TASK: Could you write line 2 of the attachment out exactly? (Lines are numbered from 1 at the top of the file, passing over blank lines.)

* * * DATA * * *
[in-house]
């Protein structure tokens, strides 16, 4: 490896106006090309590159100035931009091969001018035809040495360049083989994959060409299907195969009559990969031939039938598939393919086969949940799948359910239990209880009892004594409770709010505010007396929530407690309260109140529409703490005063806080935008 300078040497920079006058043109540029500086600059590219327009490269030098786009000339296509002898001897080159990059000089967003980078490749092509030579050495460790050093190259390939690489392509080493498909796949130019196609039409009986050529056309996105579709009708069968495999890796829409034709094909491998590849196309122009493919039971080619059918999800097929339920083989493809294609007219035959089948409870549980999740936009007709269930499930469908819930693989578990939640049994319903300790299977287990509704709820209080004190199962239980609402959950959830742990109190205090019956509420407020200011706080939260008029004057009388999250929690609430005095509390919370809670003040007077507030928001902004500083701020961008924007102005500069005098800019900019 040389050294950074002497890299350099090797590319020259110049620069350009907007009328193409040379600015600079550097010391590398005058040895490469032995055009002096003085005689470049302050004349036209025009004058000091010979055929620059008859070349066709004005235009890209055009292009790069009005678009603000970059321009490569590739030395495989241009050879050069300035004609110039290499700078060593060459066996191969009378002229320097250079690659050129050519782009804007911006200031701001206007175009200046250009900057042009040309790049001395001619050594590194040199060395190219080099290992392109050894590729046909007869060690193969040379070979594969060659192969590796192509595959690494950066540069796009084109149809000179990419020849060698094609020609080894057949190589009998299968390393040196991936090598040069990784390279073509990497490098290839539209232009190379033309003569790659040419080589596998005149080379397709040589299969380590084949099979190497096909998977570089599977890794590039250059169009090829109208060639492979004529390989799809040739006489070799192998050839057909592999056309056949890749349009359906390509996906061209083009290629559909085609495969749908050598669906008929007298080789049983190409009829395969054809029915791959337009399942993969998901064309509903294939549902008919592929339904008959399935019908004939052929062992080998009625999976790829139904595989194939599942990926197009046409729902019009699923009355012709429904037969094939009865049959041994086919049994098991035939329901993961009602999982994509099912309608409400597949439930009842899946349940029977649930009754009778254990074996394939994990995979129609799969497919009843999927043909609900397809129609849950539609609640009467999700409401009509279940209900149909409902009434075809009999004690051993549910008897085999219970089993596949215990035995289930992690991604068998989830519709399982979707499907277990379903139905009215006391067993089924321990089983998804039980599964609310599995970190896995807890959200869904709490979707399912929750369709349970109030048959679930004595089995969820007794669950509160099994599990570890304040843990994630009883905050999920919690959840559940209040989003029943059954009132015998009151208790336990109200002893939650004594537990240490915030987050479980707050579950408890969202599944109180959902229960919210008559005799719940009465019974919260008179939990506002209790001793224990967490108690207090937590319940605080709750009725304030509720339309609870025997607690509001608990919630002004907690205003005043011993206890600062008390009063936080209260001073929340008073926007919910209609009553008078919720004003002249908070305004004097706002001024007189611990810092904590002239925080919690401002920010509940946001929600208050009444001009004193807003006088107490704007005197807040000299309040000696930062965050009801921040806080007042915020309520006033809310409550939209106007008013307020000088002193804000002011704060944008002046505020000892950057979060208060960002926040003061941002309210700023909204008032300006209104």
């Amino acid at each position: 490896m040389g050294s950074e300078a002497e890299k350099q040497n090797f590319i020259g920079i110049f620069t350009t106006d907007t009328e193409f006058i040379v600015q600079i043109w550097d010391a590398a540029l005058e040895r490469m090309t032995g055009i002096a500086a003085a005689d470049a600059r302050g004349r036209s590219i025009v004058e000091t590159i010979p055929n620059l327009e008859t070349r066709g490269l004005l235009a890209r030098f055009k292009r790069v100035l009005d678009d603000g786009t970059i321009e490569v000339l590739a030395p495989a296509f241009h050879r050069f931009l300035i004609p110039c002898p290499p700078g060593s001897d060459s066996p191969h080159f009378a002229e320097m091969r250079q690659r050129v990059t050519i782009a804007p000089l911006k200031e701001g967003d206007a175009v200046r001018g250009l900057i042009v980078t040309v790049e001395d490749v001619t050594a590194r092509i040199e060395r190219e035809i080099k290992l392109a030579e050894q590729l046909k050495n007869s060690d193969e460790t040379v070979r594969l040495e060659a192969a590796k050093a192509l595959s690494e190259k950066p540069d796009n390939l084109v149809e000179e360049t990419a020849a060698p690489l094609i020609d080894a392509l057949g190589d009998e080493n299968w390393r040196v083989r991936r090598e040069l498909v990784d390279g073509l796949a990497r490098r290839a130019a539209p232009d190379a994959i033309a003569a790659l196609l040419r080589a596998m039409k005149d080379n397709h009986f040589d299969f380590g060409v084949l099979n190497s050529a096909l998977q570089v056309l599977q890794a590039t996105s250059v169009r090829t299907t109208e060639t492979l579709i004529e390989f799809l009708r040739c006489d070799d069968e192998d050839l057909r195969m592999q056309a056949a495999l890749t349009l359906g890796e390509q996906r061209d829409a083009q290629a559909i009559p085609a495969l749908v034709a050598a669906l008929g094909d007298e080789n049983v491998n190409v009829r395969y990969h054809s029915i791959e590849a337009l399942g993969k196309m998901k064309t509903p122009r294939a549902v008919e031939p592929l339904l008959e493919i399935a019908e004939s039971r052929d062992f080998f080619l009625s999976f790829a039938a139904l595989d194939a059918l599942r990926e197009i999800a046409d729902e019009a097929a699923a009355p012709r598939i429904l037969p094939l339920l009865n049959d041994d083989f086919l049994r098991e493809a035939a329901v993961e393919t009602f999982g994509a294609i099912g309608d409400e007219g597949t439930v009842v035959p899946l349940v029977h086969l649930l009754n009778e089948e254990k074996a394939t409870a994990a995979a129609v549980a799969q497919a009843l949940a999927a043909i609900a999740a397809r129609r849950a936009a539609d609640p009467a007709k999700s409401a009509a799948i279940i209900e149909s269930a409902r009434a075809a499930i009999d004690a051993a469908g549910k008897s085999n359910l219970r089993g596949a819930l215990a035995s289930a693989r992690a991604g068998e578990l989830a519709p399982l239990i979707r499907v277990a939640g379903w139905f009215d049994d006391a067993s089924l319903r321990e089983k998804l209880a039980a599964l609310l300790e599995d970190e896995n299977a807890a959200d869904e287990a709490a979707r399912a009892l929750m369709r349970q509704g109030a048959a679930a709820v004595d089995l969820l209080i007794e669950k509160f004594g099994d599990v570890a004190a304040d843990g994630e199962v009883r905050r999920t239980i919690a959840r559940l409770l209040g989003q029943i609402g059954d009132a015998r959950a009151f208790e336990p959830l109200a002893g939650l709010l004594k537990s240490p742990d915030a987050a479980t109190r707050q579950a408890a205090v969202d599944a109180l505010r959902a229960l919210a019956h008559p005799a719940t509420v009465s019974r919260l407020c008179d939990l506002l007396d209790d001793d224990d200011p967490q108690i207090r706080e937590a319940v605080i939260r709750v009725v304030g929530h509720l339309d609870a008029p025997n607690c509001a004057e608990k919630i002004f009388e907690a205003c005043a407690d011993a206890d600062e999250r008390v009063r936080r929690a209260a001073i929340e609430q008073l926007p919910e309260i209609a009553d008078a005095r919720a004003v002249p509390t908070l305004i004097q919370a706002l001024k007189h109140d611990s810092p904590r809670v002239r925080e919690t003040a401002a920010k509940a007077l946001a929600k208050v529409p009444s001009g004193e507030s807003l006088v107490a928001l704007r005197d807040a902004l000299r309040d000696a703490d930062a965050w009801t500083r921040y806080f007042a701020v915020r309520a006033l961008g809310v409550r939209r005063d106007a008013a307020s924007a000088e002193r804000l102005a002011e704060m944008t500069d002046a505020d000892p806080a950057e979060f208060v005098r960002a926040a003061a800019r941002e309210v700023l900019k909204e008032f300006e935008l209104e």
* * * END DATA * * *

């Protein structure tokens, strides 16, 4: 490896106006090309590159100035931009091969001018035809040495360049083989994959060409299907195969009559990969031939039938598939393919086969949940799948359910239990209880009892004594409770709010505010007396929530407690309260109140529409703490005063806080935008 300078040497920079006058043109540029500086600059590219327009490269030098786009000339296509002898001897080159990059000089967003980078490749092509030579050495460790050093190259390939690489392509080493498909796949130019196609039409009986050529056309996105579709009708069968495999890796829409034709094909491998590849196309122009493919039971080619059918999800097929339920083989493809294609007219035959089948409870549980999740936009007709269930499930469908819930693989578990939640049994319903300790299977287990509704709820209080004190199962239980609402959950959830742990109190205090019956509420407020200011706080939260008029004057009388999250929690609430005095509390919370809670003040007077507030928001902004500083701020961008924007102005500069005098800019900019 040389050294950074002497890299350099090797590319020259110049620069350009907007009328193409040379600015600079550097010391590398005058040895490469032995055009002096003085005689470049302050004349036209025009004058000091010979055929620059008859070349066709004005235009890209055009292009790069009005678009603000970059321009490569590739030395495989241009050879050069300035004609110039290499700078060593060459066996191969009378002229320097250079690659050129050519782009804007911006200031701001206007175009200046250009900057042009040309790049001395001619050594590194040199060395190219080099290992392109050894590729046909007869060690193969040379070979594969060659192969590796192509595959690494950066540069796009084109149809000179990419020849060698094609020609080894057949190589009998299968390393040196991936090598040069990784390279073509990497490098290839539209232009190379033309003569790659040419080589596998005149080379397709040589299969380590084949099979190497096909998977570089599977890794590039250059169009090829109208060639492979004529390989799809040739006489070799192998050839057909592999056309056949890749349009359906390509996906061209083009290629559909085609495969749908050598669906008929007298080789049983190409009829395969054809029915791959337009399942993969998901064309509903294939549902008919592929339904008959399935019908004939052929062992080998009625999976790829139904595989194939599942990926197009046409729902019009699923009355012709429904037969094939009865049959041994086919049994098991035939329901993961009602999982994509099912309608409400597949439930009842899946349940029977649930009754009778254990074996394939994990995979129609799969497919009843999927043909609900397809129609849950539609609640009467999700409401009509279940209900149909409902009434075809009999004690051993549910008897085999219970089993596949215990035995289930992690991604068998989830519709399982979707499907277990379903139905009215006391067993089924321990089983998804039980599964609310599995970190896995807890959200869904709490979707399912929750369709349970109030048959679930004595089995969820007794669950509160099994599990570890304040843990994630009883905050999920919690959840559940209040989003029943059954009132015998009151208790336990109200002893939650004594537990240490915030987050479980707050579950408890969202599944109180959902229960919210008559005799719940009465019974919260008179939990506002209790001793224990967490108690207090937590319940605080709750009725304030509720339309609870025997607690509001608990919630002004907690205003005043011993206890600062008390009063936080209260001073929340008073926007919910209609009553008078919720004003002249908070305004004097706002001024007189611990810092904590002239925080919690401002920010509940946001929600208050009444001009004193807003006088107490704007005197807040000299309040000696930062965050009801921040806080007042915020309520006033809310409550939209106007008013307020000088002193804000002011704060944008002046505020000892950057979060208060960002926040003061941002309210700023909204008032300006209104």